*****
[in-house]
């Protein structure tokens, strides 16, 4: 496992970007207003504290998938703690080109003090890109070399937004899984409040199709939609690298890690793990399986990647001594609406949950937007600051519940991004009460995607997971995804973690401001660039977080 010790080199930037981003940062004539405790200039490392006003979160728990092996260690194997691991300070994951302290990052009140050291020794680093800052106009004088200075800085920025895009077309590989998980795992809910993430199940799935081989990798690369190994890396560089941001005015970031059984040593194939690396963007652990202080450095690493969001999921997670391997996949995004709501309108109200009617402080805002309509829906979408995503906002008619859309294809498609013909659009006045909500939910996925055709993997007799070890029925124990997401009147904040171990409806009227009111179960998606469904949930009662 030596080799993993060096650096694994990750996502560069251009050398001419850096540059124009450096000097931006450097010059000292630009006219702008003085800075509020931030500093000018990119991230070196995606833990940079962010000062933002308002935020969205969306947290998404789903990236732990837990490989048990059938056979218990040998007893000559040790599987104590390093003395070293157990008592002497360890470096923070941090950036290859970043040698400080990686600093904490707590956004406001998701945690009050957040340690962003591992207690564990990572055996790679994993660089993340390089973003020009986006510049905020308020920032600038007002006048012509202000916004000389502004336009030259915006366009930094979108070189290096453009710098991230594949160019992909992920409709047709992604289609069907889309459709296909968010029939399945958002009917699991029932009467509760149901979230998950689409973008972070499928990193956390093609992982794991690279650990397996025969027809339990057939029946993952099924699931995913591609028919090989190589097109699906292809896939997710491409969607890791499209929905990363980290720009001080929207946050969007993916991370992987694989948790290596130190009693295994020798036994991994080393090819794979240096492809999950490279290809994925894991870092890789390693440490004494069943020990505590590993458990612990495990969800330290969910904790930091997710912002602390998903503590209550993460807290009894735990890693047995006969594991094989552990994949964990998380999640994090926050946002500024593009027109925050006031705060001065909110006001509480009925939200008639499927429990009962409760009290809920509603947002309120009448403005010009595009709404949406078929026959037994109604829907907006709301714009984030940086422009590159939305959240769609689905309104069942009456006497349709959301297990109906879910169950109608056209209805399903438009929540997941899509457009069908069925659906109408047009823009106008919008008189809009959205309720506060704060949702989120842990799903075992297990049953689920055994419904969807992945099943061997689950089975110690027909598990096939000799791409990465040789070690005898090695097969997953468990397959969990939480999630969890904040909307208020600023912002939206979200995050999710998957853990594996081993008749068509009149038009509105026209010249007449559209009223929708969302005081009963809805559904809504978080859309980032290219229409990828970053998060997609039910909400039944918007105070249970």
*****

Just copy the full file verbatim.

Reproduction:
[in-house]
């Protein structure tokens, strides 16, 4: 496992970007207003504290998938703690080109003090890109070399937004899984409040199709939609690298890690793990399986990647001594609406949950937007600051519940991004009460995607997971995804973690401001660039977080 010790080199930037981003940062004539405790200039490392006003979160728990092996260690194997691991300070994951302290990052009140050291020794680093800052106009004088200075800085920025895009077309590989998980795992809910993430199940799935081989990798690369190994890396560089941001005015970031059984040593194939690396963007652990202080450095690493969001999921997670391997996949995004709501309108109200009617402080805002309509829906979408995503906002008619859309294809498609013909659009006045909500939910996925055709993997007799070890029925124990997401009147904040171990409806009227009111179960998606469904949930009662 030596080799993993060096650096694994990750996502560069251009050398001419850096540059124009450096000097931006450097010059000292630009006219702008003085800075509020931030500093000018990119991230070196995606833990940079962010000062933002308002935020969205969306947290998404789903990236732990837990490989048990059938056979218990040998007893000559040790599987104590390093003395070293157990008592002497360890470096923070941090950036290859970043040698400080990686600093904490707590956004406001998701945690009050957040340690962003591992207690564990990572055996790679994993660089993340390089973003020009986006510049905020308020920032600038007002006048012509202000916004000389502004336009030259915006366009930094979108070189290096453009710098991230594949160019992909992920409709047709992604289609069907889309459709296909968010029939399945958002009917699991029932009467509760149901979230998950689409973008972070499928990193956390093609992982794991690279650990397996025969027809339990057939029946993952099924699931995913591609028919090989190589097109699906292809896939997710491409969607890791499209929905990363980290720009001080929207946050969007993916991370992987694989948790290596130190009693295994020798036994991994080393090819794979240096492809999950490279290809994925894991870092890789390693440490004494069943020990505590590993458990612990495990969800330290969910904790930091997710912002602390998903503590209550993460807290009894735990890693047995006969594991094989552990994949964990998380999640994090926050946002500024593009027109925050006031705060001065909110006001509480009925939200008639499927429990009962409760009290809920509603947002309120009448403005010009595009709404949406078929026959037994109604829907907006709301714009984030940086422009590159939305959240769609689905309104069942009456006497349709959301297990109906879910169950109608056209209805399903438009929540997941899509457009069908069925659906109408047009823009106008919008008189809009959205309720506060704060949702989120842990799903075992297990049953689920055994419904969807992945099943061997689950089975110690027909598990096939000799791409990465040789070690005898090695097969997953468990397959969990939480999630969890904040909307208020600023912002939206979200995050999710998957853990594996081993008749068509009149038009509105026209010249007449559209009223929708969302005081009963809805559904809504978080859309980032290219229409990828970053998060997609039910909400039944918007105070249970």